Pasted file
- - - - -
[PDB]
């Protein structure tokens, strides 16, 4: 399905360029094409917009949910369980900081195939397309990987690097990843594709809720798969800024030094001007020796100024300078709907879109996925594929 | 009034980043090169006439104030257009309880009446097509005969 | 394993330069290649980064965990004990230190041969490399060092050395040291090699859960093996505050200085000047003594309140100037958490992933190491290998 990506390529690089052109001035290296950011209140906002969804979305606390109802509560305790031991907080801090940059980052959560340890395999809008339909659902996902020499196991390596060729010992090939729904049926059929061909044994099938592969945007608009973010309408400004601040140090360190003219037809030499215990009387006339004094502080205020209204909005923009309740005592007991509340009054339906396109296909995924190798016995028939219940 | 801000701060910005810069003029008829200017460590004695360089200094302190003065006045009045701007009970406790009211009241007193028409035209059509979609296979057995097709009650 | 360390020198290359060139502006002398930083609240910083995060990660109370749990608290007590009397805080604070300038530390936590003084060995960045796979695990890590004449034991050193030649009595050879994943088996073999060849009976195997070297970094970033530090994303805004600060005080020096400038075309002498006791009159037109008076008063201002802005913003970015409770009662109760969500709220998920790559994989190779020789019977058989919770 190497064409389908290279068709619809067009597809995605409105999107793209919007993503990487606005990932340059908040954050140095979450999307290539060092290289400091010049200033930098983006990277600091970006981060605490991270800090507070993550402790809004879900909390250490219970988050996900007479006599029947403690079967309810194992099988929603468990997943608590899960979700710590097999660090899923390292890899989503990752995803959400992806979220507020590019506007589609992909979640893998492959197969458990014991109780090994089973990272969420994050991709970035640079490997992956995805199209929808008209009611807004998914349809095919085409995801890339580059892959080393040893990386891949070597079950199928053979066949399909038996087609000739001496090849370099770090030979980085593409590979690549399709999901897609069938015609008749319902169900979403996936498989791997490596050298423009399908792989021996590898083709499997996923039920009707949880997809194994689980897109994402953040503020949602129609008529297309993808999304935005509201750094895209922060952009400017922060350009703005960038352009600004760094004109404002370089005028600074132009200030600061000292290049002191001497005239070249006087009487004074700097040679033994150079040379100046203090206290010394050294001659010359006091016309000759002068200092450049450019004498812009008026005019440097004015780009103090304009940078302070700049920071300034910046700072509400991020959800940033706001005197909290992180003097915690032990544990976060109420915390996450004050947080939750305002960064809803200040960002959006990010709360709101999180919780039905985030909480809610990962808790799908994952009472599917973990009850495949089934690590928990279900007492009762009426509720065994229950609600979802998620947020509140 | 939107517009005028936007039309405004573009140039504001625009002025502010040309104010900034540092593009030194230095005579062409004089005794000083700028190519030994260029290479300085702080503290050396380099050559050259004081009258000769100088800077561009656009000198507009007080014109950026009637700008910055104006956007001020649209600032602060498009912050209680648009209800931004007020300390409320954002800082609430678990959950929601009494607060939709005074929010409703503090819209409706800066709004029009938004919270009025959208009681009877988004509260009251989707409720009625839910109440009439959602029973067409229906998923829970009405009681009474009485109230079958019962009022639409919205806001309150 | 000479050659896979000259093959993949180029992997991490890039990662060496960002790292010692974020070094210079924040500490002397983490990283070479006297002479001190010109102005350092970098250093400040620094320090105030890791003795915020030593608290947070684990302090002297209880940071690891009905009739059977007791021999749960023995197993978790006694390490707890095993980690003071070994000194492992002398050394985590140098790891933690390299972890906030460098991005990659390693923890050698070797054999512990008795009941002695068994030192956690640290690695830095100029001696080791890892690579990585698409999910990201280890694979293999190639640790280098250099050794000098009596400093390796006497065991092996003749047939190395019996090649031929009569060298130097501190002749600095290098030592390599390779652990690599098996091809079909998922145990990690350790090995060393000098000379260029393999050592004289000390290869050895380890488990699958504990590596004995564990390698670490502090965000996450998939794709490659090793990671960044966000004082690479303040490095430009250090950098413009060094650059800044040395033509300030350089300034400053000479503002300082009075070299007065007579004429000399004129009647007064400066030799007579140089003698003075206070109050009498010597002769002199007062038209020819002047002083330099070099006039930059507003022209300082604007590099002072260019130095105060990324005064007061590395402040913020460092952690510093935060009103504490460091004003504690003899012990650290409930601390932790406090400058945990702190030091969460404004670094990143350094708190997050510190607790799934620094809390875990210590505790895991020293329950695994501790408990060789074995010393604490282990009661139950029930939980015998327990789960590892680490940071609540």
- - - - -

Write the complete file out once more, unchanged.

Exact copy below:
[PDB]
């Protein structure tokens, strides 16, 4: 399905360029094409917009949910369980900081195939397309990987690097990843594709809720798969800024030094001007020796100024300078709907879109996925594929 | 009034980043090169006439104030257009309880009446097509005969 | 394993330069290649980064965990004990230190041969490399060092050395040291090699859960093996505050200085000047003594309140100037958490992933190491290998 990506390529690089052109001035290296950011209140906002969804979305606390109802509560305790031991907080801090940059980052959560340890395999809008339909659902996902020499196991390596060729010992090939729904049926059929061909044994099938592969945007608009973010309408400004601040140090360190003219037809030499215990009387006339004094502080205020209204909005923009309740005592007991509340009054339906396109296909995924190798016995028939219940 | 801000701060910005810069003029008829200017460590004695360089200094302190003065006045009045701007009970406790009211009241007193028409035209059509979609296979057995097709009650 | 360390020198290359060139502006002398930083609240910083995060990660109370749990608290007590009397805080604070300038530390936590003084060995960045796979695990890590004449034991050193030649009595050879994943088996073999060849009976195997070297970094970033530090994303805004600060005080020096400038075309002498006791009159037109008076008063201002802005913003970015409770009662109760969500709220998920790559994989190779020789019977058989919770 190497064409389908290279068709619809067009597809995605409105999107793209919007993503990487606005990932340059908040954050140095979450999307290539060092290289400091010049200033930098983006990277600091970006981060605490991270800090507070993550402790809004879900909390250490219970988050996900007479006599029947403690079967309810194992099988929603468990997943608590899960979700710590097999660090899923390292890899989503990752995803959400992806979220507020590019506007589609992909979640893998492959197969458990014991109780090994089973990272969420994050991709970035640079490997992956995805199209929808008209009611807004998914349809095919085409995801890339580059892959080393040893990386891949070597079950199928053979066949399909038996087609000739001496090849370099770090030979980085593409590979690549399709999901897609069938015609008749319902169900979403996936498989791997490596050298423009399908792989021996590898083709499997996923039920009707949880997809194994689980897109994402953040503020949602129609008529297309993808999304935005509201750094895209922060952009400017922060350009703005960038352009600004760094004109404002370089005028600074132009200030600061000292290049002191001497005239070249006087009487004074700097040679033994150079040379100046203090206290010394050294001659010359006091016309000759002068200092450049450019004498812009008026005019440097004015780009103090304009940078302070700049920071300034910046700072509400991020959800940033706001005197909290992180003097915690032990544990976060109420915390996450004050947080939750305002960064809803200040960002959006990010709360709101999180919780039905985030909480809610990962808790799908994952009472599917973990009850495949089934690590928990279900007492009762009426509720065994229950609600979802998620947020509140 | 939107517009005028936007039309405004573009140039504001625009002025502010040309104010900034540092593009030194230095005579062409004089005794000083700028190519030994260029290479300085702080503290050396380099050559050259004081009258000769100088800077561009656009000198507009007080014109950026009637700008910055104006956007001020649209600032602060498009912050209680648009209800931004007020300390409320954002800082609430678990959950929601009494607060939709005074929010409703503090819209409706800066709004029009938004919270009025959208009681009877988004509260009251989707409720009625839910109440009439959602029973067409229906998923829970009405009681009474009485109230079958019962009022639409919205806001309150 | 000479050659896979000259093959993949180029992997991490890039990662060496960002790292010692974020070094210079924040500490002397983490990283070479006297002479001190010109102005350092970098250093400040620094320090105030890791003795915020030593608290947070684990302090002297209880940071690891009905009739059977007791021999749960023995197993978790006694390490707890095993980690003071070994000194492992002398050394985590140098790891933690390299972890906030460098991005990659390693923890050698070797054999512990008795009941002695068994030192956690640290690695830095100029001696080791890892690579990585698409999910990201280890694979293999190639640790280098250099050794000098009596400093390796006497065991092996003749047939190395019996090649031929009569060298130097501190002749600095290098030592390599390779652990690599098996091809079909998922145990990690350790090995060393000098000379260029393999050592004289000390290869050895380890488990699958504990590596004995564990390698670490502090965000996450998939794709490659090793990671960044966000004082690479303040490095430009250090950098413009060094650059800044040395033509300030350089300034400053000479503002300082009075070299007065007579004429000399004129009647007064400066030799007579140089003698003075206070109050009498010597002769002199007062038209020819002047002083330099070099006039930059507003022209300082604007590099002072260019130095105060990324005064007061590395402040913020460092952690510093935060009103504490460091004003504690003899012990650290409930601390932790406090400058945990702190030091969460404004670094990143350094708190997050510190607790799934620094809390875990210590505790895991020293329950695994501790408990060789074995010393604490282990009661139950029930939980015998327990789960590892680490940071609540």